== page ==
It is not often that TVs feature in security discussions, but that appears to be the case if reports from security researchers are anything to go by.
First reported by Tom’s Guide, it has since emerged that TCL TVs that are running Android may have security holes that can allow outside access.
Specifically, the TVs identified are those running Android and not Roku, the platform that offers users with a variety of entertainment services such as streaming, and other online services. Roku also makes streaming boxes that run its in-house software.
The issues, which have been blogged extensively by Sick Codes, are linked to undocumented TCIP/IP ports.
Sick Codes expands the flaws as follows:
Each stick that I tested had at least one of the following major security flaws:
- Port 22 open and allowing SSH access as root:root out of the box
- Port 5555 open and allowing unauthenticated android (adb) as root:root out of the box
- Rooted device, with world-executable su binaries in multiple locations
- Open Wi-Fi network with adb and ssh daemons running
The above issues allowed the researcher to access a TCL smart TV’s entire file system over a Wi-Fi connection over the said ports.
It was also discovered that the files on the TVs could be overwritten.
Sick Codes says that the issues were resolved on the TV they were testing. However, not all TCL smart TVs have received the patch.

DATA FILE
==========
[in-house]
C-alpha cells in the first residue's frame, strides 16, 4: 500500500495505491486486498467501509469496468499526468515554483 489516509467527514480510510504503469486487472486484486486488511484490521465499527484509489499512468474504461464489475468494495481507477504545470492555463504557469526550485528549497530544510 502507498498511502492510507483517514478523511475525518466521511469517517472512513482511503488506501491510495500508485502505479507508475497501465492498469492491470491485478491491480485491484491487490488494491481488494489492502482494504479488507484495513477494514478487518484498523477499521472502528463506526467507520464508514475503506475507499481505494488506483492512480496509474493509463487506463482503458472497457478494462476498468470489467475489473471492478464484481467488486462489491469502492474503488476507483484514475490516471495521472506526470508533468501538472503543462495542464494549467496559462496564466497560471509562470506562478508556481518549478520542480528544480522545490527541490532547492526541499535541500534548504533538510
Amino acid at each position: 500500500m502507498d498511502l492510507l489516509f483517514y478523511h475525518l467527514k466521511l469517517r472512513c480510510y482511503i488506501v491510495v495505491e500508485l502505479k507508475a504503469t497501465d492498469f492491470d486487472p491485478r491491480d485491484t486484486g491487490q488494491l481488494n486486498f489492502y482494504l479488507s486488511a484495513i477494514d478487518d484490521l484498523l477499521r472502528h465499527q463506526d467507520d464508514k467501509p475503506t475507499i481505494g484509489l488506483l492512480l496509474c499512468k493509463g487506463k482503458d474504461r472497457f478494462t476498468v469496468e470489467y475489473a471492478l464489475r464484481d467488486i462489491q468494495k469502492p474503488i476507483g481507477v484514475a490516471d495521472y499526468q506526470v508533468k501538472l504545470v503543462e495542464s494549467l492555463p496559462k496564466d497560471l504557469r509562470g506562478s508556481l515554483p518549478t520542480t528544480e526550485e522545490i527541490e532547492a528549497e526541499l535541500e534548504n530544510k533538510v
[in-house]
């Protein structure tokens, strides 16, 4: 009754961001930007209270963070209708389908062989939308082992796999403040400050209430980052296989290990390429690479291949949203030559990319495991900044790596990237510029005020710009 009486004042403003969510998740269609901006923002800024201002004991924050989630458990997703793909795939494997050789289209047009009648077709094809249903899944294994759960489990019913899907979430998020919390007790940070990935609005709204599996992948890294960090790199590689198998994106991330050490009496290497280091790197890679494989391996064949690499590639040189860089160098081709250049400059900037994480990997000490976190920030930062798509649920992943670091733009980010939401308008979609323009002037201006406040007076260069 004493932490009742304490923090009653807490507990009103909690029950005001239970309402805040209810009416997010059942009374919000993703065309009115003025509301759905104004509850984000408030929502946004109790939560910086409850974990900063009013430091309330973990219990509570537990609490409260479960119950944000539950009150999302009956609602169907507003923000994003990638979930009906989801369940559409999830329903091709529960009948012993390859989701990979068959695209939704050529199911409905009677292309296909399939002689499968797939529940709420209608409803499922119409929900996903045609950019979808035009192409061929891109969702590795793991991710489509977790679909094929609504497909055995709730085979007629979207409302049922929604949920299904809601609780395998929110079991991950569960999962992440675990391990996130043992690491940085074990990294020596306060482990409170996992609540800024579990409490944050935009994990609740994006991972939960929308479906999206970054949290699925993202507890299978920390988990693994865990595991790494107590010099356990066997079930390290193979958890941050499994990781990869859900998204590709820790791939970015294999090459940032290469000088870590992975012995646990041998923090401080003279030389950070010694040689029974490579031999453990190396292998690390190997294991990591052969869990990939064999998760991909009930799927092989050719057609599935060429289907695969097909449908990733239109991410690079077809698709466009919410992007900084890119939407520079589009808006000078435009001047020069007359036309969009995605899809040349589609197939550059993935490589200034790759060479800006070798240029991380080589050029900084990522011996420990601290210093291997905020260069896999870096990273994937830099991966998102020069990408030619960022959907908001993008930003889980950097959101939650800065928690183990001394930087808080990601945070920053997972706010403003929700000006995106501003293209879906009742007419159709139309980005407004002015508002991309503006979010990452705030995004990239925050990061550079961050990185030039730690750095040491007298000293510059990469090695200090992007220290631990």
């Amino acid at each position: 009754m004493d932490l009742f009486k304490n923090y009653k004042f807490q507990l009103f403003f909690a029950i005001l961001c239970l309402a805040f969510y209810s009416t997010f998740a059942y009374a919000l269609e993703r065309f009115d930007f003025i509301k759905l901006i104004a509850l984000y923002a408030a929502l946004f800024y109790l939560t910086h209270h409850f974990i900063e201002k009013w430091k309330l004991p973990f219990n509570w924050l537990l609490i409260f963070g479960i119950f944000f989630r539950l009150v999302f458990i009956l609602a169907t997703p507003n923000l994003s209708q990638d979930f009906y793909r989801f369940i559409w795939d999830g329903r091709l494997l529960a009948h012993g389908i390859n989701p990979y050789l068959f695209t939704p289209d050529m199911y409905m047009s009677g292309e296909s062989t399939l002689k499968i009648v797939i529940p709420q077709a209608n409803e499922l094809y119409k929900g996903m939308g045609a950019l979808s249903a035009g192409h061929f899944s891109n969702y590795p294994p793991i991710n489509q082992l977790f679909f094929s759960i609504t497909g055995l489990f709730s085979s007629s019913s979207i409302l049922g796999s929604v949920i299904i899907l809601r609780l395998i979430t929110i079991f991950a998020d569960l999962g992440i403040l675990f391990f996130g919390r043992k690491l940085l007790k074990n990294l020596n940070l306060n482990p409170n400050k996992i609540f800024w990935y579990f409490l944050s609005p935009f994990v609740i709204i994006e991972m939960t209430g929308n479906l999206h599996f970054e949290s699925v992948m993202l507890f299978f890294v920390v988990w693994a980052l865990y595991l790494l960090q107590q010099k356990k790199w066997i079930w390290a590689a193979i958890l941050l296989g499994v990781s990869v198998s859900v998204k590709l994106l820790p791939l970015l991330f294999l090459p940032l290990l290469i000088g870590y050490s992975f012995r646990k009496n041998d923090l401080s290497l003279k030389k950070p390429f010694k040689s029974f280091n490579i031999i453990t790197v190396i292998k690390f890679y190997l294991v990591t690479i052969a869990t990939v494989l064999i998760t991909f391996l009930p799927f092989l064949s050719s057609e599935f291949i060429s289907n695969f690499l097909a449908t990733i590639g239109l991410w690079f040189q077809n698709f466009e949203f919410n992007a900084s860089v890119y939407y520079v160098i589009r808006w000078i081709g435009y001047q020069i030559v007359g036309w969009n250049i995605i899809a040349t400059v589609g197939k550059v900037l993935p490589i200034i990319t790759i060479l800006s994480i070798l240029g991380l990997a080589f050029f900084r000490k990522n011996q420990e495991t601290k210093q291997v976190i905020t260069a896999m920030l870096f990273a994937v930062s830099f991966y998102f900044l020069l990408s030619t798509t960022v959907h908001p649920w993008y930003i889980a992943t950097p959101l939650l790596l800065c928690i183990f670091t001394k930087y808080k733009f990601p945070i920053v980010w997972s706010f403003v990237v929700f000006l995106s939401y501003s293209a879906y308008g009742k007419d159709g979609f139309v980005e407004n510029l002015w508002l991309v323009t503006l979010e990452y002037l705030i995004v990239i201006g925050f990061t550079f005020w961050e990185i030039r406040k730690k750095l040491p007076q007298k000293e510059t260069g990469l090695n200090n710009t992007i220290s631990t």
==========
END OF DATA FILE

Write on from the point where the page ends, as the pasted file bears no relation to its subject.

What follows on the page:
However, that is not all; Sick Codes reportedly identified an app called Terminal Manager Remote that contained files listing servers that could have managed files, logs and screen grabs of a customer’s set. One of the servers was sourced to China, while others were in various parts of Asia, Africa and Latina America.
The researcher did not elaborate whether user data was sent to those locations. However, TCL is in a better position to explain the issues.
After reaching out to TCL, the issues were fixed, but not for all of their TV models. That was toward the end of October.
Still, the flaws have all the characteristics of a backdoor because TLC can access any of their TVs and perform any function they want without the knowledge of a user.
No official word has been released by the Chinese TV manufacturer, yet.
This could also be worrying especially in the Kenya case where many people are picking up smart TVs, including TCLs.
No one wants to feel that they are being watched.